Menu (film)

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Menu
Directed by Nick Grinde
Produced by Pete Smith
Written by Thorne Smith
Narrated by Pete Smith
Distributed by Metro-Goldwyn-Mayer
Release dates
  • September 23, 1933 (1933-09-23)
Running time 10 minutes
Country United States
Language English

Menu is a 1933 American short comedy film directed by Nick Grinde, produced by Pete Smith, and filmed in Technicolor. The film was nominated for an Academy Award in 1933 for Best Short Subject (Novelty).[1][2] This could be considered a "prequel" to the MGM short film Penny Wisdom (1937), also produced by Pete Smith.

Plot[edit]

The scene opens with John Xavier Omsk drinking some bicarbonate of soda in the privacy of his office. Pete Smith, as the narrator, diagnoses John's stomach trouble as a "simple case of bad cooking." As the scene transitions to Mrs. Omsk in a disheveled kitchen, Smith's diagnosis is offered confirmation. Frustrated with her attempts to follow a cookbook on "How to Stuff a Duck", Mrs. Omsk throws down the book and beats the frozen duck, which surprisingly quacks each time it's struck.

Smith decides to help the inept Mrs. Omsk by conjuring up Bizetti, a Master Chef, to show her how to cook. Unable to work in such messy surroundings, Bizetti accepts Smith's offer to tidy up by reversing the scene back to the spotless, organized kitchen before Mrs. Omsk's culinary attempts. Smith's uncanny film-editing magic of replacing the old frozen duck with a better one surprises Mrs. Omsk and excites Bizetti, who cleans the duck, stuffs it and sews it up. As the duck cooks in the oven, Bizetti shows Mrs. Omsk how to fix her husband's favorite dessert, baked apples.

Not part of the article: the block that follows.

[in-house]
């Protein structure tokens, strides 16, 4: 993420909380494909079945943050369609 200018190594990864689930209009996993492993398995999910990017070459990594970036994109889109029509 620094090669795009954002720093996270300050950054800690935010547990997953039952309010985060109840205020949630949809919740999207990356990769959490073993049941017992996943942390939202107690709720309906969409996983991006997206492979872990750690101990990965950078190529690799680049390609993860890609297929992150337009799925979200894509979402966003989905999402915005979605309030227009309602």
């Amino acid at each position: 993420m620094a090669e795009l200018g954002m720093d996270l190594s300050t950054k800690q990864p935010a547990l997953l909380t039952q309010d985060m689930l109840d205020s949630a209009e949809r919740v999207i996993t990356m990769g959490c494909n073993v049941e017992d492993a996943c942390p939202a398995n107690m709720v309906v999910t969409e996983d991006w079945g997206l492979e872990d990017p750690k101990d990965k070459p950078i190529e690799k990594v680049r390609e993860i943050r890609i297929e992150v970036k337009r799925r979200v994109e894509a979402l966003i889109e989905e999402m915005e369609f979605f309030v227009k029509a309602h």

Smith then causes Bizetti to disappear, leaving Mrs. Omsk alone again in the kitchen and all prepared to satisfy her husband with an appetizing meal.

Cast[edit]

References[edit]

  1. ^ "The 6th Academy Awards (1934) Nominees and Winners". oscars.org. Retrieved 2012-02-04. 
  2. ^ "New York Times: Menu". NY Times. Retrieved 2008-05-31. 

External links[edit]